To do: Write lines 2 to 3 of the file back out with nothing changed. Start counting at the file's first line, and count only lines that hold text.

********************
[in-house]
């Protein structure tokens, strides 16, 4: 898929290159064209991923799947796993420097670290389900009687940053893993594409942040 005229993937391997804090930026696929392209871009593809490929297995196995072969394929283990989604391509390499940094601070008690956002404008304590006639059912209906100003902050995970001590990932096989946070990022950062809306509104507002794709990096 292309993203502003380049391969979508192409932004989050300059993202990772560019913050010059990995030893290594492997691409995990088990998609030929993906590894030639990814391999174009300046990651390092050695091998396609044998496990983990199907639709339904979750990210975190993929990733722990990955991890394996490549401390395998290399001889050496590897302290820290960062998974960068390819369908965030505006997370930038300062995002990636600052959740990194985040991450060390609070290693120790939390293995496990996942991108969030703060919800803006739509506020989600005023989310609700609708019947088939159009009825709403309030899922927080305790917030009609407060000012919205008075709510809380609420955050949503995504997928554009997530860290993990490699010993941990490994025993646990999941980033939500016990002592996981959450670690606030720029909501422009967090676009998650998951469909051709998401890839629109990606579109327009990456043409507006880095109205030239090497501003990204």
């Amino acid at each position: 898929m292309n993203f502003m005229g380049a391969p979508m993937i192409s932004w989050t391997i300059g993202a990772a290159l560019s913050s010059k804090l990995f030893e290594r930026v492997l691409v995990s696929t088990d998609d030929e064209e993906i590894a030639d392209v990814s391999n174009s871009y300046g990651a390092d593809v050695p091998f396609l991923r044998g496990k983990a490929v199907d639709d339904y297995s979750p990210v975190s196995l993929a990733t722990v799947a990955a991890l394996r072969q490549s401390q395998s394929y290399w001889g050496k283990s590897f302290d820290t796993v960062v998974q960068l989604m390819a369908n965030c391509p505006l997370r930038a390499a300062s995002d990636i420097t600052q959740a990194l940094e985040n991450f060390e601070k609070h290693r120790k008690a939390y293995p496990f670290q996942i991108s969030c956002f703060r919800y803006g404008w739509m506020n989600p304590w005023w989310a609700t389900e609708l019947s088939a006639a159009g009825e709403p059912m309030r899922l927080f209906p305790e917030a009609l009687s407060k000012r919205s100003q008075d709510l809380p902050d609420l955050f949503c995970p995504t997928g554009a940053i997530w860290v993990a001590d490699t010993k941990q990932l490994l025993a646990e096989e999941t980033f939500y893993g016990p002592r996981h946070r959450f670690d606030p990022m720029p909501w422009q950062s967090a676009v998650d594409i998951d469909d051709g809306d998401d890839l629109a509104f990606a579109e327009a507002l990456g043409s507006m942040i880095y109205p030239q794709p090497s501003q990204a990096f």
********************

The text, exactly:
């Protein structure tokens, strides 16, 4: 898929290159064209991923799947796993420097670290389900009687940053893993594409942040 005229993937391997804090930026696929392209871009593809490929297995196995072969394929283990989604391509390499940094601070008690956002404008304590006639059912209906100003902050995970001590990932096989946070990022950062809306509104507002794709990096 292309993203502003380049391969979508192409932004989050300059993202990772560019913050010059990995030893290594492997691409995990088990998609030929993906590894030639990814391999174009300046990651390092050695091998396609044998496990983990199907639709339904979750990210975190993929990733722990990955991890394996490549401390395998290399001889050496590897302290820290960062998974960068390819369908965030505006997370930038300062995002990636600052959740990194985040991450060390609070290693120790939390293995496990996942991108969030703060919800803006739509506020989600005023989310609700609708019947088939159009009825709403309030899922927080305790917030009609407060000012919205008075709510809380609420955050949503995504997928554009997530860290993990490699010993941990490994025993646990999941980033939500016990002592996981959450670690606030720029909501422009967090676009998650998951469909051709998401890839629109990606579109327009990456043409507006880095109205030239090497501003990204």
């Amino acid at each position: 898929m292309n993203f502003m005229g380049a391969p979508m993937i192409s932004w989050t391997i300059g993202a990772a290159l560019s913050s010059k804090l990995f030893e290594r930026v492997l691409v995990s696929t088990d998609d030929e064209e993906i590894a030639d392209v990814s391999n174009s871009y300046g990651a390092d593809v050695p091998f396609l991923r044998g496990k983990a490929v199907d639709d339904y297995s979750p990210v975190s196995l993929a990733t722990v799947a990955a991890l394996r072969q490549s401390q395998s394929y290399w001889g050496k283990s590897f302290d820290t796993v960062v998974q960068l989604m390819a369908n965030c391509p505006l997370r930038a390499a300062s995002d990636i420097t600052q959740a990194l940094e985040n991450f060390e601070k609070h290693r120790k008690a939390y293995p496990f670290q996942i991108s969030c956002f703060r919800y803006g404008w739509m506020n989600p304590w005023w989310a609700t389900e609708l019947s088939a006639a159009g009825e709403p059912m309030r899922l927080f209906p305790e917030a009609l009687s407060k000012r919205s100003q008075d709510l809380p902050d609420l955050f949503c995970p995504t997928g554009a940053i997530w860290v993990a001590d490699t010993k941990q990932l490994l025993a646990e096989e999941t980033f939500y893993g016990p002592r996981h946070r959450f670690d606030p990022m720029p909501w422009q950062s967090a676009v998650d594409i998951d469909d051709g809306d998401d890839l629109a509104f990606a579109e327009a507002l990456g043409s507006m942040i880095y109205p030239q794709p090497s501003q990204a990096f």